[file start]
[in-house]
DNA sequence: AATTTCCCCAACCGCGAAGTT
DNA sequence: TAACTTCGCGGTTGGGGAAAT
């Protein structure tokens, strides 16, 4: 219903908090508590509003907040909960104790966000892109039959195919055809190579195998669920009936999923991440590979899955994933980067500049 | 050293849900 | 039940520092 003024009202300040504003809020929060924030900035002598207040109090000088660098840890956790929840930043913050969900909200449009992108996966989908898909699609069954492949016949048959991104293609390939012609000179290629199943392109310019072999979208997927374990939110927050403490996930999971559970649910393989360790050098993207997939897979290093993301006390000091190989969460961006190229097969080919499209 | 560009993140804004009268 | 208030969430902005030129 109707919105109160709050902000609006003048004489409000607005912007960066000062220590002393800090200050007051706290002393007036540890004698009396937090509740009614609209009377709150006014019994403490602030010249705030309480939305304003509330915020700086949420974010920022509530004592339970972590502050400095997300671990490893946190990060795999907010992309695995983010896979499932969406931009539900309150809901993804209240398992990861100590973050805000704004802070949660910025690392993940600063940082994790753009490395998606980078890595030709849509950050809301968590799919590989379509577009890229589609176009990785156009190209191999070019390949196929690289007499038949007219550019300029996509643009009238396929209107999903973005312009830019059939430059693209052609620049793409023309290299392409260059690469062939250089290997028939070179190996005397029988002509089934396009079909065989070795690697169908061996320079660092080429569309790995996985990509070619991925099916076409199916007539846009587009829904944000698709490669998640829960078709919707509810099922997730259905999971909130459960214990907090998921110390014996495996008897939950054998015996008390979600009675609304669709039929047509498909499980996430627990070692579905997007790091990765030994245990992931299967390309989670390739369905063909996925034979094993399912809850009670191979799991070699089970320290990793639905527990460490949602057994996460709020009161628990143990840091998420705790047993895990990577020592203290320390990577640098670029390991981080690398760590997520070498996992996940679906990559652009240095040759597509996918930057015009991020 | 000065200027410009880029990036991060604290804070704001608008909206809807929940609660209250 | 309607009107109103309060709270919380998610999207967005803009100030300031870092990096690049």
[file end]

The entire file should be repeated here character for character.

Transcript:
[in-house]
DNA sequence: AATTTCCCCAACCGCGAAGTT
DNA sequence: TAACTTCGCGGTTGGGGAAAT
């Protein structure tokens, strides 16, 4: 219903908090508590509003907040909960104790966000892109039959195919055809190579195998669920009936999923991440590979899955994933980067500049 | 050293849900 | 039940520092 003024009202300040504003809020929060924030900035002598207040109090000088660098840890956790929840930043913050969900909200449009992108996966989908898909699609069954492949016949048959991104293609390939012609000179290629199943392109310019072999979208997927374990939110927050403490996930999971559970649910393989360790050098993207997939897979290093993301006390000091190989969460961006190229097969080919499209 | 560009993140804004009268 | 208030969430902005030129 109707919105109160709050902000609006003048004489409000607005912007960066000062220590002393800090200050007051706290002393007036540890004698009396937090509740009614609209009377709150006014019994403490602030010249705030309480939305304003509330915020700086949420974010920022509530004592339970972590502050400095997300671990490893946190990060795999907010992309695995983010896979499932969406931009539900309150809901993804209240398992990861100590973050805000704004802070949660910025690392993940600063940082994790753009490395998606980078890595030709849509950050809301968590799919590989379509577009890229589609176009990785156009190209191999070019390949196929690289007499038949007219550019300029996509643009009238396929209107999903973005312009830019059939430059693209052609620049793409023309290299392409260059690469062939250089290997028939070179190996005397029988002509089934396009079909065989070795690697169908061996320079660092080429569309790995996985990509070619991925099916076409199916007539846009587009829904944000698709490669998640829960078709919707509810099922997730259905999971909130459960214990907090998921110390014996495996008897939950054998015996008390979600009675609304669709039929047509498909499980996430627990070692579905997007790091990765030994245990992931299967390309989670390739369905063909996925034979094993399912809850009670191979799991070699089970320290990793639905527990460490949602057994996460709020009161628990143990840091998420705790047993895990990577020592203290320390990577640098670029390991981080690398760590997520070498996992996940679906990559652009240095040759597509996918930057015009991020 | 000065200027410009880029990036991060604290804070704001608008909206809807929940609660209250 | 309607009107109103309060709270919380998610999207967005803009100030300031870092990096690049």